To Democrats who refused to entertain the GOP’s last-minute pleas, it was the height of hypocrisy after two years of Gov. Paul LePage refusing to issue bonds previously approved by voters.
“It’s frustrating and disappointing to see Republicans pull this eleventh-hour political stunt,” said House Speaker Mark Eves, D-North Berwick, in a written statement on Tuesday. “If Republicans were serious about creating jobs through bonding, where were they when Governor LePage was holding bonds hostage for more than two years?”
Eves and other Democratic leaders had been saying for weeks that they intend to negotiate a bond package with Republicans on the Appropriations Committee this summer and return in September to enact it. There was a total of more than $1.2 billion in bonds proposed by lawmakers on both sides of the aisle, a fraction of which have any chance of going to voters for approval. House Minority Leader Ken Fredette, R-Newport — who himself proposed three bond bills — saw that as an avenue toward an irresponsible liberal spending spree.
“Democrats are proving once again that they are willing to jeopardize the passage of a jobs initiative that enjoys broad, bipartisan support just so that they can get their way on contentious spending initiatives,” said Fredette in a Tuesday morning statement. “Every Mainer knows that our roads need repairs and that our state needs jobs.”
That latter statement is backed up by the data. Maine voters haven’t rejected a transportation infrastructure bond in decades, according to data from the secretary of state’s office. Among the 16 transportation bonds sent to voters since 1987, the lowest approval tallies were 58 percent in 2008 and 2010. Even in 1991, when the state’s fiscal position was bad enough to result in a government shutdown, voters approved a $29.7 million package. It was the only bond of seven on that year’s ballot to pass.
Maria Fuentes, executive director of the Maine Better Transportation Association, said this year’s delay in putting together a bond package is unprecedented.
“The Department [of Transportation] has built their work plan around having a $100 million bond,” she said. “If you look back at the history of transportation bonds, usually the bond goes out or is decided in the first regular session. It’s risky to wait until next year for a whole host of reasons. If the department doesn’t get a bond this year then they’re going to have to cut projects.”
At issue is a $100 million bond proposed by LePage in March, which he said would attract some $154 million in federal money and other matching funds. The package proposes $46 million to rehabilitate state highways, $5 million for secondary road improvements, $30 million to replace and rehabilitate bridges and $19 million for ports, harbors, aviation, freight and passenger railroads and transit projects “that preserve public safety or otherwise have demonstrated high transportation economic value.” LePage proposed to repay the bond within 10 years, which is consistent with how Maine repays most of its general obligation bonds.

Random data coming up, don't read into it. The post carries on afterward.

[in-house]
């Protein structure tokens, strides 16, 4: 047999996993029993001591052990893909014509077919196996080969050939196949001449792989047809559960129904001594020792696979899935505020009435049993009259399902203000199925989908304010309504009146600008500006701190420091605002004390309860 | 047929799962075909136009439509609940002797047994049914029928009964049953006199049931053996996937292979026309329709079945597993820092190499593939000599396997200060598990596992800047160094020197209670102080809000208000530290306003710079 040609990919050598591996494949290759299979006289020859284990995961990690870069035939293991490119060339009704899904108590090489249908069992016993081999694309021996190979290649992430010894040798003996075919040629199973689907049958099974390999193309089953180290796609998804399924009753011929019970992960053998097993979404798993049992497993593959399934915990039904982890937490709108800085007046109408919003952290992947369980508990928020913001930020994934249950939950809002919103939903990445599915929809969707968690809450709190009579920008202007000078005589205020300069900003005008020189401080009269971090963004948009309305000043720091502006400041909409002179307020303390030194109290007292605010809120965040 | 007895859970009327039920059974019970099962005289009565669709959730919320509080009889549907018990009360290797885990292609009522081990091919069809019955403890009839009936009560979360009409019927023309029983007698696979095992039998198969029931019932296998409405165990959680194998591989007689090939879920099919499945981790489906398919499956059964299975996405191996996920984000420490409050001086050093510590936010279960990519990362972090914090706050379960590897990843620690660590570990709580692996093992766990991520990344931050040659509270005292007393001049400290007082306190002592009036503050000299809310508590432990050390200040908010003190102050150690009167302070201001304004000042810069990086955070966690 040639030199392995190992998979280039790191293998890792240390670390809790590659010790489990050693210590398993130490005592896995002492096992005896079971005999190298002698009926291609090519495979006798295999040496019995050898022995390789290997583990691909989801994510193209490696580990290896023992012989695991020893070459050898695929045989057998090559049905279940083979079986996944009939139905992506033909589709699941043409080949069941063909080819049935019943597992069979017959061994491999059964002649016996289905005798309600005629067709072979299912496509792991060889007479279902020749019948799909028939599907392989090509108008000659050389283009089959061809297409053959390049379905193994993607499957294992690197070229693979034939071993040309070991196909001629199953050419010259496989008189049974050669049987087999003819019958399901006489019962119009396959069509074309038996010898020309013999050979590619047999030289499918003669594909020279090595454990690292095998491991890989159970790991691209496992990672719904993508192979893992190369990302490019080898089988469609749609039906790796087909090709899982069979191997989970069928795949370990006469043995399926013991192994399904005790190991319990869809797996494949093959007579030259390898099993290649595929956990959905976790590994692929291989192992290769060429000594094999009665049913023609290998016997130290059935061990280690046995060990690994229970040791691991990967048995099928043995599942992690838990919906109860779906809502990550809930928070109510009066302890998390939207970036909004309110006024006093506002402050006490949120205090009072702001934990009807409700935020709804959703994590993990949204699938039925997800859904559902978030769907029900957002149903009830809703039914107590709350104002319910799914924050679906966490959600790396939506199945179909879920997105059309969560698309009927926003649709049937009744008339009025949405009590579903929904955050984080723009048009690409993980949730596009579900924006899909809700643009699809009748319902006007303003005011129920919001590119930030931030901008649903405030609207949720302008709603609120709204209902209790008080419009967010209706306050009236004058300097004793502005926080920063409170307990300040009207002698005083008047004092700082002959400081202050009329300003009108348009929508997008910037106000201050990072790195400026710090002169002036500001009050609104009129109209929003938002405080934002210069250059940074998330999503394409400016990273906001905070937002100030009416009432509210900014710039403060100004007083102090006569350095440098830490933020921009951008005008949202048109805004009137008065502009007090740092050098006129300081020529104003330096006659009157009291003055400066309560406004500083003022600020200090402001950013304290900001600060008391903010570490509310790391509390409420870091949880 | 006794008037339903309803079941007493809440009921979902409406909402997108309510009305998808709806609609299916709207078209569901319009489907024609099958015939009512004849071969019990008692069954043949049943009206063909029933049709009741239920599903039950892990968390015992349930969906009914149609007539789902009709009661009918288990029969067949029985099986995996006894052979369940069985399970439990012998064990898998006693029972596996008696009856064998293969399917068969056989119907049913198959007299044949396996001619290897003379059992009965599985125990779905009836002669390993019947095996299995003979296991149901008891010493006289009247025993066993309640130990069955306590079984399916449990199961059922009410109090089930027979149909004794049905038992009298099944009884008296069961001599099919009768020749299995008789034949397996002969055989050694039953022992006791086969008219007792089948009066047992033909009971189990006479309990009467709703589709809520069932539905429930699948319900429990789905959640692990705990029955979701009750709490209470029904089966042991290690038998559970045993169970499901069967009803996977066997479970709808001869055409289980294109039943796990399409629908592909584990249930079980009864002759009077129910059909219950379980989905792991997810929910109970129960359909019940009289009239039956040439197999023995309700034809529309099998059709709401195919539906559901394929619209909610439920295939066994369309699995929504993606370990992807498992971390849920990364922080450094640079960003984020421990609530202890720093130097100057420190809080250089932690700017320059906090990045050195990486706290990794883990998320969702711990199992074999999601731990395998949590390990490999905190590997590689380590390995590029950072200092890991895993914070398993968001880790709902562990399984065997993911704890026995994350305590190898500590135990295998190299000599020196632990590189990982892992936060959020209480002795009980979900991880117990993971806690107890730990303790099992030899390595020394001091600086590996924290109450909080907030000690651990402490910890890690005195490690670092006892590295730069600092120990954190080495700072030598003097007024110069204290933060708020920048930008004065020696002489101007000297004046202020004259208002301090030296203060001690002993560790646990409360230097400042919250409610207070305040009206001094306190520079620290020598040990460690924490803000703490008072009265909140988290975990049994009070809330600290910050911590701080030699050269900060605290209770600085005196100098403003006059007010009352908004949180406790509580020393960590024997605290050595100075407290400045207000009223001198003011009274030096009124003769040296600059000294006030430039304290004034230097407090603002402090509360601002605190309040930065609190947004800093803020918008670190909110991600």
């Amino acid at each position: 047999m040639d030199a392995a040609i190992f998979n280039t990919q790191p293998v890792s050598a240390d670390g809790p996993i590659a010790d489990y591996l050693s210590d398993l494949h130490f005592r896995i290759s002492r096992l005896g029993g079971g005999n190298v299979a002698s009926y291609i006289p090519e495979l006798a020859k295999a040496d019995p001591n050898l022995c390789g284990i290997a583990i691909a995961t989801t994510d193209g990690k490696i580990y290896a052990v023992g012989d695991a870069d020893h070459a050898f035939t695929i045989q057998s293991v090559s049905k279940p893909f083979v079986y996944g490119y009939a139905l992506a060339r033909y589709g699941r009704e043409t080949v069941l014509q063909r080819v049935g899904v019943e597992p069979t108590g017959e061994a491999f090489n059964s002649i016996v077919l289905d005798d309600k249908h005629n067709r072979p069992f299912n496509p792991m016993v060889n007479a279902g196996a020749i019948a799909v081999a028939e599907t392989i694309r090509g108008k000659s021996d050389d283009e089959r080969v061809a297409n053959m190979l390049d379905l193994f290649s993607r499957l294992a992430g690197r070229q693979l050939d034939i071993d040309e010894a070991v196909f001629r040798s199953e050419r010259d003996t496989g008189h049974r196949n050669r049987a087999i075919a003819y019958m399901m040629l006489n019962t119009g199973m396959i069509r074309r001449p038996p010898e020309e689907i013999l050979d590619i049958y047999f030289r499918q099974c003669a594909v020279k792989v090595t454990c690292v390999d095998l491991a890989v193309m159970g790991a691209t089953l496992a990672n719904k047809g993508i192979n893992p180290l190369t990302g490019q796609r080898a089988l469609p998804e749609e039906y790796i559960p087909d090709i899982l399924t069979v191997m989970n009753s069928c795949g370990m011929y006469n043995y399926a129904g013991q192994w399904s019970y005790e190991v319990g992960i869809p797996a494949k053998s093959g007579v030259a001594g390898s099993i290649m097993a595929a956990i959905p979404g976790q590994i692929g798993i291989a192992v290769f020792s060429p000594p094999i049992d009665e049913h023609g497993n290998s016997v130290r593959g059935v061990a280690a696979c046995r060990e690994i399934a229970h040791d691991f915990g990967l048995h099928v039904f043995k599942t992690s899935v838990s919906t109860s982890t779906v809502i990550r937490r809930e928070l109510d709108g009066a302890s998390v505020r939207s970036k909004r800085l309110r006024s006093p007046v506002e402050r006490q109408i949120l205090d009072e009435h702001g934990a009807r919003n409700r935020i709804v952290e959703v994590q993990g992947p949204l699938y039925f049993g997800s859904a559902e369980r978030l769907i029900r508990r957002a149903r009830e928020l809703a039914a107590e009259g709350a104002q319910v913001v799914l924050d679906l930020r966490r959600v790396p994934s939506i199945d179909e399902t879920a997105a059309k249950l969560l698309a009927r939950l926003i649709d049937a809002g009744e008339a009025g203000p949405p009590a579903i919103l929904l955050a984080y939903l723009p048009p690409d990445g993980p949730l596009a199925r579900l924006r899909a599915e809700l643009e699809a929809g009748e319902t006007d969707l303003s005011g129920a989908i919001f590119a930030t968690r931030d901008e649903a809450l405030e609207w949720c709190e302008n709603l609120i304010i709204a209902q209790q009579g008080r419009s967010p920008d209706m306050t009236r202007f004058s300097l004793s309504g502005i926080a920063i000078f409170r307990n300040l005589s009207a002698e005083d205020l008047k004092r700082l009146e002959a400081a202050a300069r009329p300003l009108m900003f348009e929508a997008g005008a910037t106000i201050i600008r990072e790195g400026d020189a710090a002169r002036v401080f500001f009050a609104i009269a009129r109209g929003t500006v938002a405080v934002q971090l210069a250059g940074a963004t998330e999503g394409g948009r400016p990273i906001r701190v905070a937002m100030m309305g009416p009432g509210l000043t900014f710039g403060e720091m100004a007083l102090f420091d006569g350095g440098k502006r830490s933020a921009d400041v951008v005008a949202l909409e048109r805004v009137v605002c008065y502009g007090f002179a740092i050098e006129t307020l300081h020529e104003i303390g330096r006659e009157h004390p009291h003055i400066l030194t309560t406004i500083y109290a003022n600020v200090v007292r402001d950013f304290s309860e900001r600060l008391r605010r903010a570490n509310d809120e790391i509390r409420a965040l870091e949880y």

Fuentes said a failure to pass a transportation bond would result in a 35 percent cut to highway reconstruction work, a 26 percent cut to bridge work and a 50 percent cut to a matching program between the DOT and municipalities to improve local infrastructure. She said the need in some areas is dire, particularly 28 bridges that are in imminent need of rehabilitation or replacement. Those include major border bridges in Kittery, Madawaska and Lubec.
Top-priority projects that hang in the balance are located in every Maine county, from a $1.8 million project on Main Street in Lewiston to a $700,000 project on Interstate 95 in Bangor. All told, the DOT’s priority list includes more than $132 million in projects. Many of the projects funded by the bond wouldn’t be done until 2015 or 2016, but Bruce Van Note, deputy commissioner of the Department of Transportation, said planning for them has to start this year. Five million dollars in the municipal partnership program, however, would be affected long before that.
Even as he proposed the bond, LePage said he wouldn’t release $105 million in previous voter-approved bonds, which include $51.5 million for transportation, until lawmakers agreed on a plan to pay a $484 million debt to Maine hospitals that resulted from years of missed Medicaid payments. Lawmakers agreed unanimously on a plan to do that with proceeds from a renegotiated state liquor contract last month, and the LePage administration announced in early July it was working with State Treasurer Neria Douglass to prepare the previously approved bonds for sale.
Van Note said he hopes the Legislature can agree on a bond proposal by early this fall, months before the full Legislature is scheduled to return in January 2014.
“I think they understand that January is kind of too late for us to do our capital work planning,” said Van Note. “We start working on our capital work plans over the fall and in January we publish it. We’re very hopeful that the transportation bond will go to the top of the legislative agenda. What we’re hoping is that this summer or very early fall that they get together and vote out a bond package.”
Deputy Secretary of State Julie Flynn said Thursday that the Legislature and LePage must enact a bond package by Aug. 9 if the question is to appear on this November’s ballot. That timing accounts for a possible veto by LePage if he doesn’t agree with other provisions in whatever package is passed. Missing that deadline likely would delay a referendum until June 2014.
Sen. Dawn Hill, D-Cape Neddick, who as chairwoman of the Appropriations Committee will lead the bond negotiations this summer, said decisions to spend tens of millions of dollars should not be rushed.
“We just want the process to be thoughtful,” she said.
Christopher Cousins is BDN State House bureau chief.